Crime Library: Criminal Minds and Methods

Donald Montanez and the Death of Glen Rich

Donald Montanez and the Tow Truck Business

Former location of PPCI, abandoned since the incident.
Former location of PPCI, abandoned since the incident.
The towing business isn't for the faint-hearted; no one knew that better than Donald Montanez, owner of Private Property Commercial Impound (PPCI) in Tampa, Florida. The company didn't do the roadside tows of broken vehicles for which the car-owners were grateful. PPCI towed cars parked on private property without permission -- and those car-owners were inevitably angry at the tow company. PPCI contracted with local business and property owners to allow them to tow cars improperly parked on their land. In practice, PPCI would then scour the areas looking for cars parked in questionable spots and then tow. According to Hillsborough County rules, PPCI could charge people $150 for the tow, plus more in administration and mileage fees, in order to release the car back to the owner. Generally, it's a cash business.

In the wee hours of January 8, 2006 that vocation brought Montanez and his employees to the Tampa industrial area that housed the Sugar Shack, an after-hours club that opened around 3 a.m. Donald Montanez dressed in dark colors, wore a bulletproof vest with a compartment for handcuffs, and draped his gun license around his neck like a badge. He kept a .40 caliber Sig-Sauer handgun in his holster, just in case. That night, the PPCI team included two tow truck drivers, two flatbed drivers and an administrator.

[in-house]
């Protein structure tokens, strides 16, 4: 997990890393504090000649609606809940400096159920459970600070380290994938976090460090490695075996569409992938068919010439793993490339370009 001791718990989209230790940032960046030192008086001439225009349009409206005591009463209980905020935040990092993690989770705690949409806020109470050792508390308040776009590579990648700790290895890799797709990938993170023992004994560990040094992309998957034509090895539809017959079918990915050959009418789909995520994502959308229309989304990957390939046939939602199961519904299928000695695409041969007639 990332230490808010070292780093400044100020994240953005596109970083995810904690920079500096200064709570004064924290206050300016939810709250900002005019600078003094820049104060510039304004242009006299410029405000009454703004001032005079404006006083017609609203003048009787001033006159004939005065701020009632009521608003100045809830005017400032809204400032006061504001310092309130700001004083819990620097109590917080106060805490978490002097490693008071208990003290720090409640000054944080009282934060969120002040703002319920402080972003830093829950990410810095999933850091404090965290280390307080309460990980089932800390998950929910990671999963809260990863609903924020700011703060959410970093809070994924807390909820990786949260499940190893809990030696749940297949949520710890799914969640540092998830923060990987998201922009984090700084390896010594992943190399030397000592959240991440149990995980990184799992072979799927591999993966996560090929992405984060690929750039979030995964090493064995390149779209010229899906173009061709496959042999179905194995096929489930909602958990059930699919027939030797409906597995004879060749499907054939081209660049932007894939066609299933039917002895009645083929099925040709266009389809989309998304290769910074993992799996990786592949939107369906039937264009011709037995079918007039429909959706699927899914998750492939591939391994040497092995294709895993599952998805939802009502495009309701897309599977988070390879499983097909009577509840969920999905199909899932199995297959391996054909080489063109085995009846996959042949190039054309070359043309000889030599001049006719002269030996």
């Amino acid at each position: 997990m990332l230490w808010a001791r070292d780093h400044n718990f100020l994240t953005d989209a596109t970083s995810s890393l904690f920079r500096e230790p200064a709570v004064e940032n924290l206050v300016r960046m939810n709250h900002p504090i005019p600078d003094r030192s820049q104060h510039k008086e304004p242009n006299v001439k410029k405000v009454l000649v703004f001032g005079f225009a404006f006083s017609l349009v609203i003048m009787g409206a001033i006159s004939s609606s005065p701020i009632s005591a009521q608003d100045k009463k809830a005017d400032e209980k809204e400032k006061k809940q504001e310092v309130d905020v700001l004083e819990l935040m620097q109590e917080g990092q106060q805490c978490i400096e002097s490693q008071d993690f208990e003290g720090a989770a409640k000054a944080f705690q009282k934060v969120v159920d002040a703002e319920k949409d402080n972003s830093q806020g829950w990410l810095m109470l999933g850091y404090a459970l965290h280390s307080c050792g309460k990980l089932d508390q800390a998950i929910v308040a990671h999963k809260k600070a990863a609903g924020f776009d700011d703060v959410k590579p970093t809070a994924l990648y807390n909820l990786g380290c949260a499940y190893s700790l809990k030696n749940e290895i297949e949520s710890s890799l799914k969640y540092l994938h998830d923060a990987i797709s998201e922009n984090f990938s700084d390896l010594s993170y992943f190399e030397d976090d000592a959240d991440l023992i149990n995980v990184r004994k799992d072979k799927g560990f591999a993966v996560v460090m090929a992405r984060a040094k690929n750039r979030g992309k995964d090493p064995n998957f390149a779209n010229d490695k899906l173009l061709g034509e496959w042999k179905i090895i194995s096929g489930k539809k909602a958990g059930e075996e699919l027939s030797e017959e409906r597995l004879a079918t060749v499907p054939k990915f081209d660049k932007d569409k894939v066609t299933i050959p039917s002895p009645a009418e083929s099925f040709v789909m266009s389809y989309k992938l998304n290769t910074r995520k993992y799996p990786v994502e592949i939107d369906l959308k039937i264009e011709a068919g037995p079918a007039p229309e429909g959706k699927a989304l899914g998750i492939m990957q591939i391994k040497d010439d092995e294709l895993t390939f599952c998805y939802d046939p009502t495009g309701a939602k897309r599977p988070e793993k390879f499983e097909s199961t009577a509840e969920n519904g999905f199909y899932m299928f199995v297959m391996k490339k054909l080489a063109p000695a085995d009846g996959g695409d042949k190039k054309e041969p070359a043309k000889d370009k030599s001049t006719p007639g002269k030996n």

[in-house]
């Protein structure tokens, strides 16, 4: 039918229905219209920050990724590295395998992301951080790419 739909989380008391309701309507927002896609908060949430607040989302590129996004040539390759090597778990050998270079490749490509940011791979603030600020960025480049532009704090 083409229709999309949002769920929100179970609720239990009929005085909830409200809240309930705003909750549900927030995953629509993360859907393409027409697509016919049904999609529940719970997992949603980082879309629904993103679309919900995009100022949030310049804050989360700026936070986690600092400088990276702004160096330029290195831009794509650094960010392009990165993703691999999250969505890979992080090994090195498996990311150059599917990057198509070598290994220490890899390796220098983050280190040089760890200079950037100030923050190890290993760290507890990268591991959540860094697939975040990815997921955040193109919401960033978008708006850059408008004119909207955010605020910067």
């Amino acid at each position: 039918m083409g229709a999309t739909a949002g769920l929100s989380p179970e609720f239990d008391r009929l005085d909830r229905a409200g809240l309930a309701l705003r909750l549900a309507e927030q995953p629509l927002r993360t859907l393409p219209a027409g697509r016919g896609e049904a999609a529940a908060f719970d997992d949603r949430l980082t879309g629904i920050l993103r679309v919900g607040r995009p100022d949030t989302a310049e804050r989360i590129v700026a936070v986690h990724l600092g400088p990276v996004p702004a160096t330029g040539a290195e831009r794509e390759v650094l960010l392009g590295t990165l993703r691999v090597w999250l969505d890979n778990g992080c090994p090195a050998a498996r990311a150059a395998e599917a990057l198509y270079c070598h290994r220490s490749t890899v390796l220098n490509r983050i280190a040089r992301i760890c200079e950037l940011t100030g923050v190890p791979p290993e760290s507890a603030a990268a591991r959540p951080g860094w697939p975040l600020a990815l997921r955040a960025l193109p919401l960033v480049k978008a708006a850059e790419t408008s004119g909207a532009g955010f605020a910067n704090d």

The Sugar Shack
The Sugar Shack
PPCI's practice when towing from the Sugar Shack was to tow cars from in front of the industrial businesses on Bonacker Drive behind the nightclub, where security sent cars when the parking lot was full. A PPCI driver would tow a car a few blocks away to the "drop site" on Bonacker Drive and East Hanna Avenue, a staging area where the cars would be temporarily stored before being transported to the PPCI impound lot roughly nine miles away. At the "drop site", a PPCI administrator would note the license plate and VIN numbers of the towed cars and report them to the Sheriff's office as was required by law. Using this "drop site" as a staging area instead of bringing towed cars all the way to the lot each time, PPCI could tow more cars quickly. On the night of January 8, 2006, PPCI had towed nine cars in about an hour.

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